The XP Land Experts’ 2023 Experiential Predictions
If necessity is the mother of invention, then 2023 is ripe — dare we say pregnant? — with experiential opportunity. No other industry brings such creatively diverse professionals together for a common cause: To make life just a little more exciting.
In 2022, experiential pros were cautiously optimistic. We used our Covid-era learnings to fully explore and embrace technology, keeping pace with ever-changing consumer demands. And while hybrid events were still a thing early in the year, Zoom fatigue won out; by summer we had returned to many large-scale, maskless and vaccine-optional activations.
Now, marketers, producers, creators and artists are about to embark on another interesting experiential journey. We’re tasked with conceptualizing exciting activations for the masses, yet we’re still dealing with production issues like understaffed venues, supply-chain stalls and recession-proof budgets.
Whether you’re planning next year’s event budgets or ready to launch your own (insert music festival, immersive exhibit, or brand event here), check out 2023’s experiential predictions from some of the bravest and most successful visionaries in the business… the XP Land team:
Formats will change (for the better)
2023 will be all about creating rich content in environmentally friendly ways. According to the annual ICE report, 59% of respondents agree that sustainability will remain a key challenge for brands and event departments next year. With IRL experiences back in full force, I think we will see an increase in sustainability efforts being implemented into events to help reduce waste for the sake of the planet.
– Maya Knighton, Experiential Manager, Liberty & Co.
One trend I’m noticing that’s a holdover from the pandemic is the small-group format. Every immersive event I attended this year — from local productions all the way to David Byrne’s Theater of the Mind — took this approach. I think consumers want this, not just for lingering Covid concerns, but for the joy, novelty and intimacy that can only be achieved in small groups. The challenge will be for creators to find new and innovative ways to make the format work for their specific productions.
– Danielle Look, writer and XP Land contributor
IRL events will be back on top… for a price
After years of lockdowns and virtual events, people really want to be together. Many are willing to pay more for experiences (concerts, sporting events, theater, immersive exhibits) regardless of obstacles and inflation. It’s our job as industry leaders to create content-rich, meaningful and impactful experiences. We just need to prepare for many pivots along the way.
– Leslie Hanlon, Senior Experiential Manager, Liberty & Co.
High demand will create a change in the way we handle ticket sales. From Taylor Swift concerts to Disney theme parks, increased demand for XP where the supply was limited created a number of ticketing debacles throughout 2022. In 2023 we’ll see innovative ways of connecting people to experiences, bypassing website overloads and scalpers, so that the most dedicated fans can get preferred access to tickets without the hassle.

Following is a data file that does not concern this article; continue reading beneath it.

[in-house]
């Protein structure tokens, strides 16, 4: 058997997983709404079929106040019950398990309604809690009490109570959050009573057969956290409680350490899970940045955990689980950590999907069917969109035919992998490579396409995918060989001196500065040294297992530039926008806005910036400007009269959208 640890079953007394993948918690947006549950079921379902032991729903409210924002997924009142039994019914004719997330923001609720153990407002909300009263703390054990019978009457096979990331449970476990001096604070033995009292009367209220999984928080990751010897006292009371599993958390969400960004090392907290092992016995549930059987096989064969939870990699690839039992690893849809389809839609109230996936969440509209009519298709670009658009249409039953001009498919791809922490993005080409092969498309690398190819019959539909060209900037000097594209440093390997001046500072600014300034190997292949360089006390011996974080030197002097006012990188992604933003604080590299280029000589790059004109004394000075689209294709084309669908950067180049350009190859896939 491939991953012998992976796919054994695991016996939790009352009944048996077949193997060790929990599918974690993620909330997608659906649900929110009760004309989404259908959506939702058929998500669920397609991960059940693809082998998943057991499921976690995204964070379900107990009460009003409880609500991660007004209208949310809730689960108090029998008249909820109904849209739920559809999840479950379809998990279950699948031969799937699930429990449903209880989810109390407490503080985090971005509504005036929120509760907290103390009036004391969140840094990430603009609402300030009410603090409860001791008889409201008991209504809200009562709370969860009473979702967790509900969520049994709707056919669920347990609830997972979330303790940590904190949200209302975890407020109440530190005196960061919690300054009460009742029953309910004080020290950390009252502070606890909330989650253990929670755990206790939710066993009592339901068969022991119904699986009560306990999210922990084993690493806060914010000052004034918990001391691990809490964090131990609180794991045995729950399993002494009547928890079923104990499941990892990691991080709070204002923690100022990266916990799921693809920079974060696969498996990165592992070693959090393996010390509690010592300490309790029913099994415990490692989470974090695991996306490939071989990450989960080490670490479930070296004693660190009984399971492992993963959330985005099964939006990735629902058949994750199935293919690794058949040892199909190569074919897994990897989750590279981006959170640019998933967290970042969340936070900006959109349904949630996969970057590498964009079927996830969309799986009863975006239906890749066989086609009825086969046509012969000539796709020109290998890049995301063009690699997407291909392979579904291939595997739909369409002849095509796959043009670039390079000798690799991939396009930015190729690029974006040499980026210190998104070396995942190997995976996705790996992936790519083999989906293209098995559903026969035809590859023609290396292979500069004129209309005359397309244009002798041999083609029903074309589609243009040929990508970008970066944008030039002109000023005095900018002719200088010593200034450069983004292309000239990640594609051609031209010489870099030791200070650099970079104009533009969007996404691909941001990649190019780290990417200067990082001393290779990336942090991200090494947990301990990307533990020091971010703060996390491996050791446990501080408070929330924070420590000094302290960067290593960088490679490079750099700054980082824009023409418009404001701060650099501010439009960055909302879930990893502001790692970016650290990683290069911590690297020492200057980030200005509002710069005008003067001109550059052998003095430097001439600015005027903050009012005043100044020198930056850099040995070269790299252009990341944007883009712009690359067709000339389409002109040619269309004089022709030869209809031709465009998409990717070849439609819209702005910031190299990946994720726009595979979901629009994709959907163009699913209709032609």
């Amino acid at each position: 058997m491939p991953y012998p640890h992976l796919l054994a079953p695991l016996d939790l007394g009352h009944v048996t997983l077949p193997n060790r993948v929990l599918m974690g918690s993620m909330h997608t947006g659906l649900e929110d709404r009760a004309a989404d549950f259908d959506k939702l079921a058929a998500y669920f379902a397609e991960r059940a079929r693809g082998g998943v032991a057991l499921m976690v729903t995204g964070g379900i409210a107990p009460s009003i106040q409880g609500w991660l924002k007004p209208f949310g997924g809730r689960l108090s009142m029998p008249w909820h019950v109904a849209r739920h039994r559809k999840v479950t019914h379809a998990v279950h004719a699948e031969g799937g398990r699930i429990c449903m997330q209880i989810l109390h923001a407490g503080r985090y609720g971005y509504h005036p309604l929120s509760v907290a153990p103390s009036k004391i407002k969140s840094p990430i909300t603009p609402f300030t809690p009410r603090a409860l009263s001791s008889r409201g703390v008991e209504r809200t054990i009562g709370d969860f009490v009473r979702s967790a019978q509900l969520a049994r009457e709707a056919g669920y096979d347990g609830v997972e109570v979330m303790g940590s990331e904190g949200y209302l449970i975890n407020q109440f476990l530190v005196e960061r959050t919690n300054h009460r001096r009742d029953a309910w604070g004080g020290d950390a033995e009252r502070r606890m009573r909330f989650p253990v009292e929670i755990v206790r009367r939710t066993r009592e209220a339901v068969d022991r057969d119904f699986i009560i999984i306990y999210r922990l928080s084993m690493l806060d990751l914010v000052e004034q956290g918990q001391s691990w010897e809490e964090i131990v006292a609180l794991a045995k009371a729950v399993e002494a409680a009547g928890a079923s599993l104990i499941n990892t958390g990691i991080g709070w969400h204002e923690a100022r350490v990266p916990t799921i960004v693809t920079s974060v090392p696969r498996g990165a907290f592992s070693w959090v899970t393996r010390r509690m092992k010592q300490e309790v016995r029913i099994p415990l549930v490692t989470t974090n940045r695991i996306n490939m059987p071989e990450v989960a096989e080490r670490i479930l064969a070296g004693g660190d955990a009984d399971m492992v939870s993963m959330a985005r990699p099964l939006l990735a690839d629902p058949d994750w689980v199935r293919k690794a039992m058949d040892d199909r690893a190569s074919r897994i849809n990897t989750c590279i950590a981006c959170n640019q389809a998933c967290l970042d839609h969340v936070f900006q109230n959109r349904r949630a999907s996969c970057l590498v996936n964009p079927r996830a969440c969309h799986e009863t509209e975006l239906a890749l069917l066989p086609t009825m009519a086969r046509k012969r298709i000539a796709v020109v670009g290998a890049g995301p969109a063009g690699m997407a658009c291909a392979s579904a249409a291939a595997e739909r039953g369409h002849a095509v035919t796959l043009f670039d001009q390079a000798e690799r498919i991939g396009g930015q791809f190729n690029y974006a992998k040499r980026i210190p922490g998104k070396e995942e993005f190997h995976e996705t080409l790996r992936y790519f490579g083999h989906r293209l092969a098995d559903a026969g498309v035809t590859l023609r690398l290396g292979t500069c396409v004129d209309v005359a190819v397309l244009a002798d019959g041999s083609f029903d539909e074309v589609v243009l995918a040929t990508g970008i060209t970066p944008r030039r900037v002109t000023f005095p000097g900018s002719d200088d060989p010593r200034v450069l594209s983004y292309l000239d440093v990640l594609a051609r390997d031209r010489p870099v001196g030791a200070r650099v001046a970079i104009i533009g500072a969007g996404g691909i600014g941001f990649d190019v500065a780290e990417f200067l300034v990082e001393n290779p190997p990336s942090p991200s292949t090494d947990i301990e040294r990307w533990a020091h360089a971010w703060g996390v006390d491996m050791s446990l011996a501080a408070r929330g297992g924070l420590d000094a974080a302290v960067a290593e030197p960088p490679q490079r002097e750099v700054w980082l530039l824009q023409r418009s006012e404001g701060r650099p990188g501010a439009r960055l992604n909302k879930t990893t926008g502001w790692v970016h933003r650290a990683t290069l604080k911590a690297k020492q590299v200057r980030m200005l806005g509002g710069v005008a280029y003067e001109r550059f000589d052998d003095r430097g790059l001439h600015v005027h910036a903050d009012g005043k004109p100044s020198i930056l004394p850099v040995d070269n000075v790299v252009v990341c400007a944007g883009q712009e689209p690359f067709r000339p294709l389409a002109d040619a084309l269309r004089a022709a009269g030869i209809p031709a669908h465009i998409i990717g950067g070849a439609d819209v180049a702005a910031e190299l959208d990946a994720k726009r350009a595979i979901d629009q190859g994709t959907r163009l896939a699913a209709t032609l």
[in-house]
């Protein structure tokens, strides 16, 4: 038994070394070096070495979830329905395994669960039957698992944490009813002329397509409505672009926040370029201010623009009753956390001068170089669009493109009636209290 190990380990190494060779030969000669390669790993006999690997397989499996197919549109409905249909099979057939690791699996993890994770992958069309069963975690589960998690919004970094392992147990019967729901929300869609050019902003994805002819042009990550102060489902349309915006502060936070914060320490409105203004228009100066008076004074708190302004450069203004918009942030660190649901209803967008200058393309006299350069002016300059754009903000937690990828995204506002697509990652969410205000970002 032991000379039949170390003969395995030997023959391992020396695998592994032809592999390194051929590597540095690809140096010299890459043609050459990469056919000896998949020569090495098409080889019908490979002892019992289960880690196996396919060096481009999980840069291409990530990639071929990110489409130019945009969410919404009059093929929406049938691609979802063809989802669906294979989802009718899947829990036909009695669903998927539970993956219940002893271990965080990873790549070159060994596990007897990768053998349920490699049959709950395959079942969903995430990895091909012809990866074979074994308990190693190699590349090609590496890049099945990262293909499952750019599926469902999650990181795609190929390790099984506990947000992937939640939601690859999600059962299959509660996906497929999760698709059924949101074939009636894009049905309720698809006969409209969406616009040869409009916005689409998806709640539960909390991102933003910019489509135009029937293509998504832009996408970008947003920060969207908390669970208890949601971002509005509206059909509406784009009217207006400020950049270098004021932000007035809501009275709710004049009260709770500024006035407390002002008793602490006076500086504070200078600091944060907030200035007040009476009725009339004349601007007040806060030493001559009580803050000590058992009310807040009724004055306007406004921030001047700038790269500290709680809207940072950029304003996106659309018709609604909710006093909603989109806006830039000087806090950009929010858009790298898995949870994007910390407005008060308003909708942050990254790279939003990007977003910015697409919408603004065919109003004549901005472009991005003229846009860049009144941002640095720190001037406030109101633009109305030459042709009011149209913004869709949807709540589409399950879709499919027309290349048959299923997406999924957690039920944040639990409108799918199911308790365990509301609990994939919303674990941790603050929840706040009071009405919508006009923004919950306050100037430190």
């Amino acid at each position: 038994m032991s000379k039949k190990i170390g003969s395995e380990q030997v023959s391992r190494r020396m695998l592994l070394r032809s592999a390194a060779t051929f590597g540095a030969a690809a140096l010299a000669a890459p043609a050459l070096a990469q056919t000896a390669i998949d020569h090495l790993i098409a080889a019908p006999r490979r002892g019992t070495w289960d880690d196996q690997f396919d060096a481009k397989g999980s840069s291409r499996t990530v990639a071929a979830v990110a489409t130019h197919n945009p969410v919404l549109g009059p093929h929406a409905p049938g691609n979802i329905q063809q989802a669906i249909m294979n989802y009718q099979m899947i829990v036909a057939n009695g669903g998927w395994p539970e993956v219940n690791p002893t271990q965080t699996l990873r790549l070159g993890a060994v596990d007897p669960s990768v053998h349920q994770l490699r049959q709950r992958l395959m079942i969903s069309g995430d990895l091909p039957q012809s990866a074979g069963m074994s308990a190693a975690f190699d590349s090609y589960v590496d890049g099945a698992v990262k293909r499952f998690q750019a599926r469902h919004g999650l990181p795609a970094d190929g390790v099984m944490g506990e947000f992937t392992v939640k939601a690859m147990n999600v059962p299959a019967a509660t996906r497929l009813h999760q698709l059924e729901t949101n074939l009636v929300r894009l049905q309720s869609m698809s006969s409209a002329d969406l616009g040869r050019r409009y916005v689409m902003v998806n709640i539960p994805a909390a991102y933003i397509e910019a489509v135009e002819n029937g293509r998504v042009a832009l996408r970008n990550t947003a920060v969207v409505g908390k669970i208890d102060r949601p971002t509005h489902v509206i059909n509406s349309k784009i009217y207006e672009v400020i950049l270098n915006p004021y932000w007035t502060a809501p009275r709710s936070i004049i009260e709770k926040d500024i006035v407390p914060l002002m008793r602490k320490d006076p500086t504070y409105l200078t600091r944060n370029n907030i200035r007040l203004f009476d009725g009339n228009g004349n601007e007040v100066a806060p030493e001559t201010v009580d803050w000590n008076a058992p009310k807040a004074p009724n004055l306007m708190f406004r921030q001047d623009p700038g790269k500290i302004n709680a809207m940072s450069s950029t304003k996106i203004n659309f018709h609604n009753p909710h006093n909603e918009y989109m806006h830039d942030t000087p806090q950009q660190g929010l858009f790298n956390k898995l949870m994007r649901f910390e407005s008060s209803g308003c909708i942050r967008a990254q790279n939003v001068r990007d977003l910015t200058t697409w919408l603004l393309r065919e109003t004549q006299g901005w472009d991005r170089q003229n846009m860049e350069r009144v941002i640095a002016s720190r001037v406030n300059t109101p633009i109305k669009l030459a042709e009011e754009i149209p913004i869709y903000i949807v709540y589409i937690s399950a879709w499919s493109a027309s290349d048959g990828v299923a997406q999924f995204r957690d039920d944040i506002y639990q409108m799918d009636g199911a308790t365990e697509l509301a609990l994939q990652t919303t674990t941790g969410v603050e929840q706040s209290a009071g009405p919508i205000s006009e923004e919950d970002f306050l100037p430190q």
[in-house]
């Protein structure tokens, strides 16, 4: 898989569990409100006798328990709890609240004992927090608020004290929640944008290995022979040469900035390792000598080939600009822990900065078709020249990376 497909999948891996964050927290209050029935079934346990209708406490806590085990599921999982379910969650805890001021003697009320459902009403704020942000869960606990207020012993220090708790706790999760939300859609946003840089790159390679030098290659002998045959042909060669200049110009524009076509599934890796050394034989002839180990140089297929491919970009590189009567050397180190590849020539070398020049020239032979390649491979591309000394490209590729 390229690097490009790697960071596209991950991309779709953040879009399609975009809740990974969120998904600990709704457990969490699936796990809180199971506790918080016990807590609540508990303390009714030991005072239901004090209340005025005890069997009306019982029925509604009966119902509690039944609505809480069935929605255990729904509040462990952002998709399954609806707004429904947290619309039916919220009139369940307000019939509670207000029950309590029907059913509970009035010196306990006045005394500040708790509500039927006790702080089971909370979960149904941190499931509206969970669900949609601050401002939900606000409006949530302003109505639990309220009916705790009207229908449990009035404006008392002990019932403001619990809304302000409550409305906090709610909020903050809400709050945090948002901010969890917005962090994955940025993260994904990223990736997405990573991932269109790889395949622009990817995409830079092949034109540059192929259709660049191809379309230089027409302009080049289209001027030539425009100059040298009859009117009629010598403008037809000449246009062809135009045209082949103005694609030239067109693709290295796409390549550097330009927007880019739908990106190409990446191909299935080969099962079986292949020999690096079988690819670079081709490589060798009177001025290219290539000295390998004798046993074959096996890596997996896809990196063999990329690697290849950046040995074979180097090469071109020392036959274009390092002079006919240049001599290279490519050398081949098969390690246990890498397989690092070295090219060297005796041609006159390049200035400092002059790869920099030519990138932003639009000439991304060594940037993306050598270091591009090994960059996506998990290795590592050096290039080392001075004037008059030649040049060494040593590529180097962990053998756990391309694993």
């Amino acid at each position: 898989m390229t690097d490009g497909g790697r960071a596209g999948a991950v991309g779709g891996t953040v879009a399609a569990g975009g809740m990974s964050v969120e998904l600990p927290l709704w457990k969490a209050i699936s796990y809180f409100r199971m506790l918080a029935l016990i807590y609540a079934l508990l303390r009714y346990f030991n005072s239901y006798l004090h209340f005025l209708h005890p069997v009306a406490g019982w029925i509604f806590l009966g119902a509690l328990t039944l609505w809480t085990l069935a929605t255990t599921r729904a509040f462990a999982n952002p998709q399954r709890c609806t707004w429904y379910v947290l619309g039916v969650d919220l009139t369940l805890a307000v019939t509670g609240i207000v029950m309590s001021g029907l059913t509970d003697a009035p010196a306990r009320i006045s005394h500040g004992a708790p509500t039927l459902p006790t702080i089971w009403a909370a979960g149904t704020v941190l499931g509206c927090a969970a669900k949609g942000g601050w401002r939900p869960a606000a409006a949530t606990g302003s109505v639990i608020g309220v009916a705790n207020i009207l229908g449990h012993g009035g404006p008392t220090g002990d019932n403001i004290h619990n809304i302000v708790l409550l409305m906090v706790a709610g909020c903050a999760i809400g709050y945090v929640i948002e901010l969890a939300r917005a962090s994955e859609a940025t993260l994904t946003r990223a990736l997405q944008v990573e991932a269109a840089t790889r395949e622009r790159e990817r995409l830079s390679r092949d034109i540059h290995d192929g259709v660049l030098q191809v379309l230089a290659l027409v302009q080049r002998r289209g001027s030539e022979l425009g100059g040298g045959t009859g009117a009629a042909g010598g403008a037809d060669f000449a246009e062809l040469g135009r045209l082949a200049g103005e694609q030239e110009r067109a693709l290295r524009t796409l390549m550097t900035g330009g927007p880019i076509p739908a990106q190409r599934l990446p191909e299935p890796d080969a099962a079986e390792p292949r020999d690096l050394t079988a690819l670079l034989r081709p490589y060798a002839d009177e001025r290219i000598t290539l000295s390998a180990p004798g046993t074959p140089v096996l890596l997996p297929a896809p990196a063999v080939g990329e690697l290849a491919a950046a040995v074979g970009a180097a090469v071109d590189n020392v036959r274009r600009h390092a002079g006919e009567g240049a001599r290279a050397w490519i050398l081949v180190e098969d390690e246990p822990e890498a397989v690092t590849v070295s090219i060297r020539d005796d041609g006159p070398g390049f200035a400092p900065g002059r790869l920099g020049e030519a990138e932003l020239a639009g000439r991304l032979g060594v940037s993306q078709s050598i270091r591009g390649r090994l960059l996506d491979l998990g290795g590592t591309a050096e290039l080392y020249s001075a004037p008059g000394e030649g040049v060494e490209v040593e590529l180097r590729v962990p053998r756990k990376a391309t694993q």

– Nick Lawson, Senior Manager, Special Projects, Liberty & Co.
We will continue on this track of paying at least 20% more for food, wine and service — so if you’re planning an event that offers any of these things, be prepared to pay more. And just because we’re paying more doesn’t mean it tastes better. Food service might not be what we’re used to, either, as the service industry continues to struggle with staffing post-Covid.
– Anne Woodard, Head of Operations, Liberty & Co.
Guests will want something real (and distracting)
Events in 2023 will continue to trend toward escapism. Let’s face it, the last few years have been rough for most of us. And people are leaning hard into bending reality. If you create something where people can be in a state of awe — or even just get lost in a bunch of pretty lights — they will come.
– Jillian Anthony, writer and XP Land contributor
When it comes to shaping programming elements within live events, there’s a shift towards authenticity and storytelling. Making an emotional connection with guests instead of simply highlighting important donors or courting new supporters. We’ll forget a laundry list of names, but not a meaningful example of perseverance or leadership.
– Trish Harnetiaux, playwright, filmmaker and experiential creator
Whatever unforeseen obstacles are thrown our way next year — plague, locusts, fire, flood, or more likely all four — the experiential industry is nothing if not adaptable. Trends will come and go, but our guests are always looking for one not-so-simple element in their experiences… the unexpected.
As Trish so eloquently put it in her XP Land interview,
Walking into something – be it an event, a play, a movie – thinking I’m in a recognizable environment, in control at all times of my emotional experience, and being led down a path I never saw coming. This can manifest in so many ways, but it’s usually because I’ve been shown something that defies the norm.
That messes with how we are programmed. We’re wired to think we always know what’s coming next when presented with a story, so when we’re given information in a new way, it’s actually moving. It disrupts our reality. And that is ironic since we never, ever know what will happen next in what we call “real life.” There is no real life. There’s just an agreed-upon set of expectations – and the job of a creative is to rattle those expectations. In a good way.